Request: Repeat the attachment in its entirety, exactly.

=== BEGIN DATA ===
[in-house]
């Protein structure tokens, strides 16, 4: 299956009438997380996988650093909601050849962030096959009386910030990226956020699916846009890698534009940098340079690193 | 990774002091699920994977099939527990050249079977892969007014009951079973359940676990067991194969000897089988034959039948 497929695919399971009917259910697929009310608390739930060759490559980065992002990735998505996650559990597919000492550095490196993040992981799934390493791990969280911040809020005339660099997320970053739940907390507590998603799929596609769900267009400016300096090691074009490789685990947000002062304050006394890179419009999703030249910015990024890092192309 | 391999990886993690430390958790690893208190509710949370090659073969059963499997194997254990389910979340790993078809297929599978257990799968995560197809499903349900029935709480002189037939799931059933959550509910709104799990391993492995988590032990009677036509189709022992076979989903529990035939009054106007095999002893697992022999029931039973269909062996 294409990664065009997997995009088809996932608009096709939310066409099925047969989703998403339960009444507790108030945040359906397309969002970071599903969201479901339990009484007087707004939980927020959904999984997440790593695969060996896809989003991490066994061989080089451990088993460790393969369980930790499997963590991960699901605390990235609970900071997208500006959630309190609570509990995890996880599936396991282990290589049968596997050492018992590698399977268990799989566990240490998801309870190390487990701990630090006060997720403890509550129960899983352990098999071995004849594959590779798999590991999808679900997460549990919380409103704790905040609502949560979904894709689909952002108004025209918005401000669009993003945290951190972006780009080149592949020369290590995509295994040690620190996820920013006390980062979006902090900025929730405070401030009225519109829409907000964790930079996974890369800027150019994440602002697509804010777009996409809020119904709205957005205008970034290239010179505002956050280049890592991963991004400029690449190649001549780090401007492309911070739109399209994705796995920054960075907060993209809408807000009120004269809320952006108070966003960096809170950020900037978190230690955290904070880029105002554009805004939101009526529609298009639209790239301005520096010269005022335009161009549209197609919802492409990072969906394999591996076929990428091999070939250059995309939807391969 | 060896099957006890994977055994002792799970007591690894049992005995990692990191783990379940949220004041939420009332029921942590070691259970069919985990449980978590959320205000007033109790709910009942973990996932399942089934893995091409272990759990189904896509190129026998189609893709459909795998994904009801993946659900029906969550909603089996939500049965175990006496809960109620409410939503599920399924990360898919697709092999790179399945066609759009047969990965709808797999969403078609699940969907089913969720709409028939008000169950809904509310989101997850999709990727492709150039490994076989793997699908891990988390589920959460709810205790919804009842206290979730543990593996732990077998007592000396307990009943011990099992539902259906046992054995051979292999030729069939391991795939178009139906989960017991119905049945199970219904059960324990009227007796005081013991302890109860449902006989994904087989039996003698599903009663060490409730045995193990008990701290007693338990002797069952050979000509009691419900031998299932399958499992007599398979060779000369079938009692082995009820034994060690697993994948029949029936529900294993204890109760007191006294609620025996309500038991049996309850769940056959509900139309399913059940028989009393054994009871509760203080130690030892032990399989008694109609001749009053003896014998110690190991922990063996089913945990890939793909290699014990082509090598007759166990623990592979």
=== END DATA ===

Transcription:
[in-house]
């Protein structure tokens, strides 16, 4: 299956009438997380996988650093909601050849962030096959009386910030990226956020699916846009890698534009940098340079690193 | 990774002091699920994977099939527990050249079977892969007014009951079973359940676990067991194969000897089988034959039948 497929695919399971009917259910697929009310608390739930060759490559980065992002990735998505996650559990597919000492550095490196993040992981799934390493791990969280911040809020005339660099997320970053739940907390507590998603799929596609769900267009400016300096090691074009490789685990947000002062304050006394890179419009999703030249910015990024890092192309 | 391999990886993690430390958790690893208190509710949370090659073969059963499997194997254990389910979340790993078809297929599978257990799968995560197809499903349900029935709480002189037939799931059933959550509910709104799990391993492995988590032990009677036509189709022992076979989903529990035939009054106007095999002893697992022999029931039973269909062996 294409990664065009997997995009088809996932608009096709939310066409099925047969989703998403339960009444507790108030945040359906397309969002970071599903969201479901339990009484007087707004939980927020959904999984997440790593695969060996896809989003991490066994061989080089451990088993460790393969369980930790499997963590991960699901605390990235609970900071997208500006959630309190609570509990995890996880599936396991282990290589049968596997050492018992590698399977268990799989566990240490998801309870190390487990701990630090006060997720403890509550129960899983352990098999071995004849594959590779798999590991999808679900997460549990919380409103704790905040609502949560979904894709689909952002108004025209918005401000669009993003945290951190972006780009080149592949020369290590995509295994040690620190996820920013006390980062979006902090900025929730405070401030009225519109829409907000964790930079996974890369800027150019994440602002697509804010777009996409809020119904709205957005205008970034290239010179505002956050280049890592991963991004400029690449190649001549780090401007492309911070739109399209994705796995920054960075907060993209809408807000009120004269809320952006108070966003960096809170950020900037978190230690955290904070880029105002554009805004939101009526529609298009639209790239301005520096010269005022335009161009549209197609919802492409990072969906394999591996076929990428091999070939250059995309939807391969 | 060896099957006890994977055994002792799970007591690894049992005995990692990191783990379940949220004041939420009332029921942590070691259970069919985990449980978590959320205000007033109790709910009942973990996932399942089934893995091409272990759990189904896509190129026998189609893709459909795998994904009801993946659900029906969550909603089996939500049965175990006496809960109620409410939503599920399924990360898919697709092999790179399945066609759009047969990965709808797999969403078609699940969907089913969720709409028939008000169950809904509310989101997850999709990727492709150039490994076989793997699908891990988390589920959460709810205790919804009842206290979730543990593996732990077998007592000396307990009943011990099992539902259906046992054995051979292999030729069939391991795939178009139906989960017991119905049945199970219904059960324990009227007796005081013991302890109860449902006989994904087989039996003698599903009663060490409730045995193990008990701290007693338990002797069952050979000509009691419900031998299932399958499992007599398979060779000369079938009692082995009820034994060690697993994948029949029936529900294993204890109760007191006294609620025996309500038991049996309850769940056959509900139309399913059940028989009393054994009871509760203080130690030892032990399989008694109609001749009053003896014998110690190991922990063996089913945990890939793909290699014990082509090598007759166990623990592979």